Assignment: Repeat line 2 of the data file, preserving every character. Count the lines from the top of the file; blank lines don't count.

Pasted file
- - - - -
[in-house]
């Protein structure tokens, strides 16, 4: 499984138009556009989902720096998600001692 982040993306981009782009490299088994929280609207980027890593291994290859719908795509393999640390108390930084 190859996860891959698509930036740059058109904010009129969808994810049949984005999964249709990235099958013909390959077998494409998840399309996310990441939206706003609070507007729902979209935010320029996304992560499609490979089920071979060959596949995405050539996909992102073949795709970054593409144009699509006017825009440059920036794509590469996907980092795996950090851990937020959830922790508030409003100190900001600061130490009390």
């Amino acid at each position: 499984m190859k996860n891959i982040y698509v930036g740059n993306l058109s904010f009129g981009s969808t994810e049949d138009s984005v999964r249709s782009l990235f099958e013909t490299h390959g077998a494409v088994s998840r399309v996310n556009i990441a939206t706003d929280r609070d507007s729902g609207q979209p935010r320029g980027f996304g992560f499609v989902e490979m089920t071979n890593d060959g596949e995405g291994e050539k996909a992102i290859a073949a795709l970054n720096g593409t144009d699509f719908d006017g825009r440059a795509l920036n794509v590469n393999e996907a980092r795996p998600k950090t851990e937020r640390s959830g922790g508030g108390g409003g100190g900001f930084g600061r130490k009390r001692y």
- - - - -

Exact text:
């Protein structure tokens, strides 16, 4: 499984138009556009989902720096998600001692 982040993306981009782009490299088994929280609207980027890593291994290859719908795509393999640390108390930084 190859996860891959698509930036740059058109904010009129969808994810049949984005999964249709990235099958013909390959077998494409998840399309996310990441939206706003609070507007729902979209935010320029996304992560499609490979089920071979060959596949995405050539996909992102073949795709970054593409144009699509006017825009440059920036794509590469996907980092795996950090851990937020959830922790508030409003100190900001600061130490009390």